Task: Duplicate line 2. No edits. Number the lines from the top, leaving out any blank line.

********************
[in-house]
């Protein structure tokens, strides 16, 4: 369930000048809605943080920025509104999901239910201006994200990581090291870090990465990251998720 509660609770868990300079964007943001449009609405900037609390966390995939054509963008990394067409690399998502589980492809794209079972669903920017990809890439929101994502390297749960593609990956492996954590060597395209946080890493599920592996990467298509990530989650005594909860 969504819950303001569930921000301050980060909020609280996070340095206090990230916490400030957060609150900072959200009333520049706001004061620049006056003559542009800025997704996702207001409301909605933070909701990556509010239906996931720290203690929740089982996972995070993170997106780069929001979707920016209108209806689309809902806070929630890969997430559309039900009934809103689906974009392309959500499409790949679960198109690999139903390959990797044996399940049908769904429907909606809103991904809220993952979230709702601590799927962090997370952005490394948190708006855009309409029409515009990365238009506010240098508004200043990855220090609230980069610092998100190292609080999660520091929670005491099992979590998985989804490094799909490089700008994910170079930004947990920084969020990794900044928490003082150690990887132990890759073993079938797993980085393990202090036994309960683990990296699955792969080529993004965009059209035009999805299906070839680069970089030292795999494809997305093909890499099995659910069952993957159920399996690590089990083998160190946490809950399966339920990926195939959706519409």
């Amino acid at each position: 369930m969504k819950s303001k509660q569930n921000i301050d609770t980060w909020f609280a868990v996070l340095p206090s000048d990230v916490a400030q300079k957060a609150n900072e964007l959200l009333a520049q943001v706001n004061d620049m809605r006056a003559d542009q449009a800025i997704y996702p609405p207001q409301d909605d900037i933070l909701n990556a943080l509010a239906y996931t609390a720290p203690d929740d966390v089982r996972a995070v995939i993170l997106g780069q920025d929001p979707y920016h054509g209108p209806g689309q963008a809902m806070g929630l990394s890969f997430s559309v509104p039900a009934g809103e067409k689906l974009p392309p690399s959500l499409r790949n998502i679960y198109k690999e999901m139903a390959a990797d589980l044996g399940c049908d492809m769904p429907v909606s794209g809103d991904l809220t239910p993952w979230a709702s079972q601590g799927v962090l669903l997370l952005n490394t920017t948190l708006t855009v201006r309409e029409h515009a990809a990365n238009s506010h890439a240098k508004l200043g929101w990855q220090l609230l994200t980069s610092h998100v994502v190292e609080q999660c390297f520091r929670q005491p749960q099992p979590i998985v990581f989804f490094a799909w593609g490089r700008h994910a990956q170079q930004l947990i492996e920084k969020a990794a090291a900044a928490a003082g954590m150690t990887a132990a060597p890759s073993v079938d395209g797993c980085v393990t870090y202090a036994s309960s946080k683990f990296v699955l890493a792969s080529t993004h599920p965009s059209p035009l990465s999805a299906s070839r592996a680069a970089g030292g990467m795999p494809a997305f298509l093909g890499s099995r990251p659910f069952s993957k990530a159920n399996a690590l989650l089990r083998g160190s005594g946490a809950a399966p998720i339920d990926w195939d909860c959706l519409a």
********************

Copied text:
């Protein structure tokens, strides 16, 4: 369930000048809605943080920025509104999901239910201006994200990581090291870090990465990251998720 509660609770868990300079964007943001449009609405900037609390966390995939054509963008990394067409690399998502589980492809794209079972669903920017990809890439929101994502390297749960593609990956492996954590060597395209946080890493599920592996990467298509990530989650005594909860 969504819950303001569930921000301050980060909020609280996070340095206090990230916490400030957060609150900072959200009333520049706001004061620049006056003559542009800025997704996702207001409301909605933070909701990556509010239906996931720290203690929740089982996972995070993170997106780069929001979707920016209108209806689309809902806070929630890969997430559309039900009934809103689906974009392309959500499409790949679960198109690999139903390959990797044996399940049908769904429907909606809103991904809220993952979230709702601590799927962090997370952005490394948190708006855009309409029409515009990365238009506010240098508004200043990855220090609230980069610092998100190292609080999660520091929670005491099992979590998985989804490094799909490089700008994910170079930004947990920084969020990794900044928490003082150690990887132990890759073993079938797993980085393990202090036994309960683990990296699955792969080529993004965009059209035009999805299906070839680069970089030292795999494809997305093909890499099995659910069952993957159920399996690590089990083998160190946490809950399966339920990926195939959706519409």